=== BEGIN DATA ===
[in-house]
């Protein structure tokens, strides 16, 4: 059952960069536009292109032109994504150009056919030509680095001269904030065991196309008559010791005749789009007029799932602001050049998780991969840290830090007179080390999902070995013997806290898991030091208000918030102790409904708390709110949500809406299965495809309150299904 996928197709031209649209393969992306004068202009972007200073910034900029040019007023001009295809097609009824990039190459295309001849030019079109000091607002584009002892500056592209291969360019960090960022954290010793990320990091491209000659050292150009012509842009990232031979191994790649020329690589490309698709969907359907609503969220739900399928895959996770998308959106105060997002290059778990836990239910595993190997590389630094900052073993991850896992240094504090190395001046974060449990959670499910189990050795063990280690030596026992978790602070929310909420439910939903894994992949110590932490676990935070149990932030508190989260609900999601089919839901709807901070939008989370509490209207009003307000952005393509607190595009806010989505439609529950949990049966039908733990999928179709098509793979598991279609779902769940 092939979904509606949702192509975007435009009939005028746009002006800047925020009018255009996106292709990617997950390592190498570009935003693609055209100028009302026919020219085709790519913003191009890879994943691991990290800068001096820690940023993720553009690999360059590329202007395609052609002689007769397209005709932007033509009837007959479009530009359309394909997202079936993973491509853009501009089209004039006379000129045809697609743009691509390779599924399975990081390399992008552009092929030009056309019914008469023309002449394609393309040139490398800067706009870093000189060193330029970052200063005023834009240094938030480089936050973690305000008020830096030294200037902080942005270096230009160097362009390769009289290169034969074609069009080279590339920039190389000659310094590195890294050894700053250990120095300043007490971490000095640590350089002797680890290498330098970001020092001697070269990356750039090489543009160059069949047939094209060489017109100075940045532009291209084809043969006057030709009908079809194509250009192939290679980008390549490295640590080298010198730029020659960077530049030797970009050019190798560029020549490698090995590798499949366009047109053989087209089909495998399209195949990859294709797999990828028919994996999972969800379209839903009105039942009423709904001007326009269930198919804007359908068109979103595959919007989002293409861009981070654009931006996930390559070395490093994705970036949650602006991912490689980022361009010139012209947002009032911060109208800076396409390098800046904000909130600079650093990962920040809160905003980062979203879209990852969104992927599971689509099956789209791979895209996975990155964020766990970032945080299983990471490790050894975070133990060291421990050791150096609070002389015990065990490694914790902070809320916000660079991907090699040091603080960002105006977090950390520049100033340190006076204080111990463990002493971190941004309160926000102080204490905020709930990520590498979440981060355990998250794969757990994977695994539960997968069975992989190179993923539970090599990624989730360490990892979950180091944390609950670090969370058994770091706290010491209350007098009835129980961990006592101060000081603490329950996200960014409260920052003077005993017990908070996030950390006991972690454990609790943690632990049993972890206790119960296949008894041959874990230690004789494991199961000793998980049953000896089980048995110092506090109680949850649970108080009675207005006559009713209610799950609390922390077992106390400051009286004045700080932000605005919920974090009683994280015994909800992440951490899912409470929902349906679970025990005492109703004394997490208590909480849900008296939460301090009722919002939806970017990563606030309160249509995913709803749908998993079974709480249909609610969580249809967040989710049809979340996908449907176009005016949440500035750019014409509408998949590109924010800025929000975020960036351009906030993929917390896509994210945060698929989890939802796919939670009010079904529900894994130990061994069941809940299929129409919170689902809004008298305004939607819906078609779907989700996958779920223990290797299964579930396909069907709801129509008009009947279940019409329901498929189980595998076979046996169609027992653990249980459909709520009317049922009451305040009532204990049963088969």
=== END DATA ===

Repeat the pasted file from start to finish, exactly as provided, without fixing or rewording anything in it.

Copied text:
[in-house]
């Protein structure tokens, strides 16, 4: 059952960069536009292109032109994504150009056919030509680095001269904030065991196309008559010791005749789009007029799932602001050049998780991969840290830090007179080390999902070995013997806290898991030091208000918030102790409904708390709110949500809406299965495809309150299904 996928197709031209649209393969992306004068202009972007200073910034900029040019007023001009295809097609009824990039190459295309001849030019079109000091607002584009002892500056592209291969360019960090960022954290010793990320990091491209000659050292150009012509842009990232031979191994790649020329690589490309698709969907359907609503969220739900399928895959996770998308959106105060997002290059778990836990239910595993190997590389630094900052073993991850896992240094504090190395001046974060449990959670499910189990050795063990280690030596026992978790602070929310909420439910939903894994992949110590932490676990935070149990932030508190989260609900999601089919839901709807901070939008989370509490209207009003307000952005393509607190595009806010989505439609529950949990049966039908733990999928179709098509793979598991279609779902769940 092939979904509606949702192509975007435009009939005028746009002006800047925020009018255009996106292709990617997950390592190498570009935003693609055209100028009302026919020219085709790519913003191009890879994943691991990290800068001096820690940023993720553009690999360059590329202007395609052609002689007769397209005709932007033509009837007959479009530009359309394909997202079936993973491509853009501009089209004039006379000129045809697609743009691509390779599924399975990081390399992008552009092929030009056309019914008469023309002449394609393309040139490398800067706009870093000189060193330029970052200063005023834009240094938030480089936050973690305000008020830096030294200037902080942005270096230009160097362009390769009289290169034969074609069009080279590339920039190389000659310094590195890294050894700053250990120095300043007490971490000095640590350089002797680890290498330098970001020092001697070269990356750039090489543009160059069949047939094209060489017109100075940045532009291209084809043969006057030709009908079809194509250009192939290679980008390549490295640590080298010198730029020659960077530049030797970009050019190798560029020549490698090995590798499949366009047109053989087209089909495998399209195949990859294709797999990828028919994996999972969800379209839903009105039942009423709904001007326009269930198919804007359908068109979103595959919007989002293409861009981070654009931006996930390559070395490093994705970036949650602006991912490689980022361009010139012209947002009032911060109208800076396409390098800046904000909130600079650093990962920040809160905003980062979203879209990852969104992927599971689509099956789209791979895209996975990155964020766990970032945080299983990471490790050894975070133990060291421990050791150096609070002389015990065990490694914790902070809320916000660079991907090699040091603080960002105006977090950390520049100033340190006076204080111990463990002493971190941004309160926000102080204490905020709930990520590498979440981060355990998250794969757990994977695994539960997968069975992989190179993923539970090599990624989730360490990892979950180091944390609950670090969370058994770091706290010491209350007098009835129980961990006592101060000081603490329950996200960014409260920052003077005993017990908070996030950390006991972690454990609790943690632990049993972890206790119960296949008894041959874990230690004789494991199961000793998980049953000896089980048995110092506090109680949850649970108080009675207005006559009713209610799950609390922390077992106390400051009286004045700080932000605005919920974090009683994280015994909800992440951490899912409470929902349906679970025990005492109703004394997490208590909480849900008296939460301090009722919002939806970017990563606030309160249509995913709803749908998993079974709480249909609610969580249809967040989710049809979340996908449907176009005016949440500035750019014409509408998949590109924010800025929000975020960036351009906030993929917390896509994210945060698929989890939802796919939670009010079904529900894994130990061994069941809940299929129409919170689902809004008298305004939607819906078609779907989700996958779920223990290797299964579930396909069907709801129509008009009947279940019409329901498929189980595998076979046996169609027992653990249980459909709520009317049922009451305040009532204990049963088969």